[0177] The polymer from Example 1 was sulphonated by stirring it in 98% sulphuric acid (7.5% w/w) for 21 hours at 50° C. Thereafter, the reaction solution was allowed to cool to room temperature, cast onto a clean glass plate and then drawn down to produce a 150 μm wet thickness coating, using a stainless steel Gardner Knife. The plate was immersed in deionized water, removed, dried under vacuum at 105° C., thereby producing a microporous membrane. This membrane was then impregnated with a 15% (w/w) solution of the polymer prepared as described in Example 4 (and having been sulphonated as described in Example 5) in NMP to produce a wet thickness of the solution of 250 μm, followed by drying for 20 hrs at 105° C. The unreinforced membrane was highly swollen and fragile after immersion in boiling water for 1 hour, whereas the composite membrane was strong and flexible, with Boiling Water Uptakes of 520 and 160% respectively.

[0178] The reader's attention is directed to all papers and documents which are filed concurrently with or previous to this specification in connection with this application and which are open to public inspection with this specification, and the contents of all such papers and documents are incorporated herein by reference.

[0179] All of the features disclosed in this specification (including any accompanying claims, abstract and drawings), and/or all of the steps of any method or process so disclosed, may be combined in any combination, except combinations where at least some of such features and/or steps are mutually exclusive.

[0180] Each feature disclosed in this specification (including any accompanying claims, abstract and drawings), may be replaced by alternative features serving the same, equivalent or similar purpose, unless expressly stated otherwise. Thus, unless expressly stated otherwise, each feature disclosed is one example only of a generic series of equivalent or similar features.

[0181] The invention is not restricted to the details of the foregoing embodiment(s). The invention extend to any novel one, or any novel combination, of the features disclosed in this specification (including any accompanying claims, abstract and drawings), or to any novel one, or any novel combination, of the steps of any method or process so disclosed.

Referenced by
Citing PatentFiling datePublication dateApplicantTitle
US7459505May 3, 2005Dec 2, 2008General Motors CorporationBlock copolymers with acidic groups
US7629420Feb 6, 2007Dec 8, 2009Pbi Performance Products, Inc.dissolving in a strong acid, melt blending of polybenzimidazoles (PBI), polyaryletherketones (PAEK) and polyetherimides (PEI); temperature resistance, chemical resistance, strength and modulus; jigs, fixtures, and molds for use in the manufacture of semiconductor devices
US7906052Dec 22, 2008Mar 15, 20113M Innovative Properties CompanyReinforced ion-conductive membranes
US7977394May 3, 2005Jul 12, 2011GM Global Technology Operations LLCTriblock copolymers with acidic groups
US7993792Jul 26, 2006Aug 9, 2011GM Global Technology Operations LLCPolymer blocks for PEM applications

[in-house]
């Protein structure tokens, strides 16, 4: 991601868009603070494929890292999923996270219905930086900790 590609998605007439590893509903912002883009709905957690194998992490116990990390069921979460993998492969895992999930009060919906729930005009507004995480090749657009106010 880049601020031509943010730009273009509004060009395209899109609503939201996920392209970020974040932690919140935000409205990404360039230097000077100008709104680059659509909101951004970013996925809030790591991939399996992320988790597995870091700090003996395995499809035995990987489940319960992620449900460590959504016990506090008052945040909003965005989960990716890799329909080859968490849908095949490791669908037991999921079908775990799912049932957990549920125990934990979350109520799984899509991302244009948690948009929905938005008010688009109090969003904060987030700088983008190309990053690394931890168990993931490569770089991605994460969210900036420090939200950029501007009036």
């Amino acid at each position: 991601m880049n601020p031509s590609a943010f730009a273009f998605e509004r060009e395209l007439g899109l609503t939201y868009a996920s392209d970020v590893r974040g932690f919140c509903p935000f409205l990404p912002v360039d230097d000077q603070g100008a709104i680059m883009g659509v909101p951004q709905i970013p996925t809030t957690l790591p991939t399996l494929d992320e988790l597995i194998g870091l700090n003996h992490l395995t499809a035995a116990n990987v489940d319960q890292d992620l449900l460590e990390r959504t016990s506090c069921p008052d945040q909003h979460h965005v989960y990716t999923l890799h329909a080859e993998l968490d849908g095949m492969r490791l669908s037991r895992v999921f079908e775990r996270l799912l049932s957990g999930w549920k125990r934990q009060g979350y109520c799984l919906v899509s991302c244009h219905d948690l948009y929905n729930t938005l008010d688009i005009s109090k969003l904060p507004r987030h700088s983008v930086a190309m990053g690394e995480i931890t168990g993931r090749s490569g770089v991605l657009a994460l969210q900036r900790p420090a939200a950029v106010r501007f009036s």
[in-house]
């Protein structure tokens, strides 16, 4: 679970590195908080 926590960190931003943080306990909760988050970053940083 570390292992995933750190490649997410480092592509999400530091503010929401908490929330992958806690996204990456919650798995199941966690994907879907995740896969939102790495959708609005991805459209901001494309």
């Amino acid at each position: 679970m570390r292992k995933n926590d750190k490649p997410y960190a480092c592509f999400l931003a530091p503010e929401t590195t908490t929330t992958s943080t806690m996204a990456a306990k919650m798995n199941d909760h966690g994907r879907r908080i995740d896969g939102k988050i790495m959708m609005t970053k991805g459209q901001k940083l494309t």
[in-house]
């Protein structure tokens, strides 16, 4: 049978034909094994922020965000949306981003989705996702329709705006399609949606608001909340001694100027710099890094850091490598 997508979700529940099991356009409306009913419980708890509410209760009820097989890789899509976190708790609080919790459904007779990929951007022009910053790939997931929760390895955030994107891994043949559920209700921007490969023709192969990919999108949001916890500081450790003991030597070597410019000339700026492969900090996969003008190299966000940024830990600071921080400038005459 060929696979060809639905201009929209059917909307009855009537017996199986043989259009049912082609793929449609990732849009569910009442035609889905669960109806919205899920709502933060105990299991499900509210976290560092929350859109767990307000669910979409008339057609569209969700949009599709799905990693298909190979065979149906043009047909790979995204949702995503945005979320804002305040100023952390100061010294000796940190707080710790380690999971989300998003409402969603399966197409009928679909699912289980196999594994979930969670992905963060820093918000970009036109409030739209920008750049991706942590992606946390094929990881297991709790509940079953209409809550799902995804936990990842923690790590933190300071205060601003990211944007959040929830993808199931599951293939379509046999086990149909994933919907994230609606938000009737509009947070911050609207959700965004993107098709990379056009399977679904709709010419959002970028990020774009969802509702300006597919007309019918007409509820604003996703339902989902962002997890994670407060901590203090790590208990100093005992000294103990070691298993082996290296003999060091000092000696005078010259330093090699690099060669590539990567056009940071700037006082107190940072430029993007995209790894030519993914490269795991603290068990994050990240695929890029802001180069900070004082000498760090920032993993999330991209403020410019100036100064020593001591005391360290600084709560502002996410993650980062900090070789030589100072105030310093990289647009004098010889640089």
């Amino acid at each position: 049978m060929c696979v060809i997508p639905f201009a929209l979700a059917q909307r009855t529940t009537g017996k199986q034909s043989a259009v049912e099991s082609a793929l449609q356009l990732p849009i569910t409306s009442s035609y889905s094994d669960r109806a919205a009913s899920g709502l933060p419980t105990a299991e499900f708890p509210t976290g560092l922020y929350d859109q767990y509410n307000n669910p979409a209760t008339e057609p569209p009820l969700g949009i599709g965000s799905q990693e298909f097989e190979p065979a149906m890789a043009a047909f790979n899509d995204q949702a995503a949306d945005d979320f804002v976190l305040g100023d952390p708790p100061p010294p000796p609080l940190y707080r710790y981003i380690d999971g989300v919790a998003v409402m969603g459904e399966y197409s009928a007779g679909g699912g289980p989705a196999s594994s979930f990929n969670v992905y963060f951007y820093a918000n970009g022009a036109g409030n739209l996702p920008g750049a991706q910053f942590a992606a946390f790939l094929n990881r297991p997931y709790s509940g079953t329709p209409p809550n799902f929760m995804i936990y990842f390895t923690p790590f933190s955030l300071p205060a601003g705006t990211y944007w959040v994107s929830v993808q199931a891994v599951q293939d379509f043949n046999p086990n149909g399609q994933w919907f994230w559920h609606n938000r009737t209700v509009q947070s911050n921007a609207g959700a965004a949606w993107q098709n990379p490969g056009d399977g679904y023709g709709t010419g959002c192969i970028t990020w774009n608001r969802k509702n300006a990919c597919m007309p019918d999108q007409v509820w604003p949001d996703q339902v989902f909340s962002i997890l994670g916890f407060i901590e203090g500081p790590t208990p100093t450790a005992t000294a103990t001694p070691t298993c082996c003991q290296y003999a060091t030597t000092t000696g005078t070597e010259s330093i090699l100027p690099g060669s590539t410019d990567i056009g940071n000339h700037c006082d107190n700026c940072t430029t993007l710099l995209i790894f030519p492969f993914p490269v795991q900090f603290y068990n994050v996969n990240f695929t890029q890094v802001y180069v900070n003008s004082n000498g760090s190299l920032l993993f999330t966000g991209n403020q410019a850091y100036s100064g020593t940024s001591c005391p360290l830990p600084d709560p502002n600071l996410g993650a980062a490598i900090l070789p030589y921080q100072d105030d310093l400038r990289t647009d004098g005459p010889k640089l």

US8263672Jul 11, 2011Sep 11, 2012GM Global Technology Operations LLCTriblock copolymers with acidic groups
US8274293Sep 10, 2008Sep 25, 2012The Ohio State University Research FoundationApparatus and method for measurement of pH over a wide range of pressure
US8492460Jul 28, 2006Jul 23, 2013GM Global Technology Operations LLCFluorinated polymer blocks for PEM applications
US8574716 *Nov 5, 2009Nov 5, 2013Hitachi Chemical Co., Ltd.Ionic polymer devices and methods of fabricating the same
US20090056439 *Nov 27, 2006Mar 5, 2009Toplas Engineering Co., Ltd.,Sensor for humidity
US20100141085 *Nov 5, 2009Jun 10, 2010Hitachi Chemical Co., Ltd.Ionic polymer devices and methods of fabricating the same
US20120238648 *Sep 24, 2010Sep 20, 2012Junfeng ZhouAnion exchange polyelectrolytes
EP1374330A2 *Mar 21, 2002Jan 2, 2004Victrex Manufacturing LimitedPolymer electrolyte membrane fuel cell
WO2007067385A1 *Nov 27, 2006Jun 14, 20073M Innovative Properties CoReinforced ion-conductive membranes
WO2008075011A1 *Dec 17, 2007Jun 26, 2008Victrex Mfg LtdComposite material
WO2008097675A2 *Jan 7, 2008Aug 14, 2008Pbi Performance Products IncTri-blend resin of pbi, paek, and pei
WO2009036041A1 *Sep 10, 2008Mar 19, 2009Univ Ohio State Res FoundApparatus and method for measurement of ph over a wide range of pressure
WO2011038198A1 *Sep 24, 2010Mar 31, 2011Georgia Tech Research CorporationAnion exchange polyelectrolytes
Classifications
U.S. Classification428/515, 427/337, 427/115
International ClassificationH01M8/02, C08J5/22, C08J5/20, H01M8/10, C08G65/40, H01B1/06, B01D71/68, B01D71/82, B01D71/80, B01D67/00, B01D71/52, B01D69/12
Cooperative ClassificationB01D67/0009, B01D2323/12, H01M2300/0082, H01M8/1023, Y02E60/523, C08J5/2275, C08J2365/02, H01M8/1032, B01D2323/08, H01M8/1044, B01D71/80, B01D71/68, H01M2300/0088, B01D69/12, B01D71/52, B01D71/82, H01M8/1027, B01D2325/14, B01D2325/26, H01M8/1039, H01M8/1079, H01M8/103
European ClassificationB01D67/00K14, H01M8/10E2B8, H01M8/10E2B2, H01M8/10E2F2, H01M8/10E2D, H01M8/10E2B6, H01M8/10E2B10, H01M8/10E2P6, B01D71/80, B01D71/82, B01D69/12, C08J5/22B4, B01D71/68, B01D71/52
Legal Events
DateCodeEventDescription
Nov 29, 2012FPAYFee payment
Year of fee payment: 8
Nov 20, 2008FPAYFee payment
Year of fee payment: 4
Dec 19, 2002ASAssignment
Owner name: VICTREX MANUFACTURING LIMITED, ENGLAND
Free format text: ASSIGNMENT OF ASSIGNORS INTEREST;ASSIGNORS:CHARNOCK, PETER;WILSON, BRIAN;BRIDGES, RICHARD F.;REEL/FRAME:014866/0146;SIGNING DATES FROM 20021024 TO 20021025
Owner name: VICTREX MANUFACTURING LIMITED VICTREX TECHNOLOGY C
Free format text: ASSIGNMENT OF ASSIGNORS INTEREST;ASSIGNORS:CHARNOCK, PETER /AR;REEL/FRAME:014866/0146;SIGNING DATESFROM 20021024 TO 20021025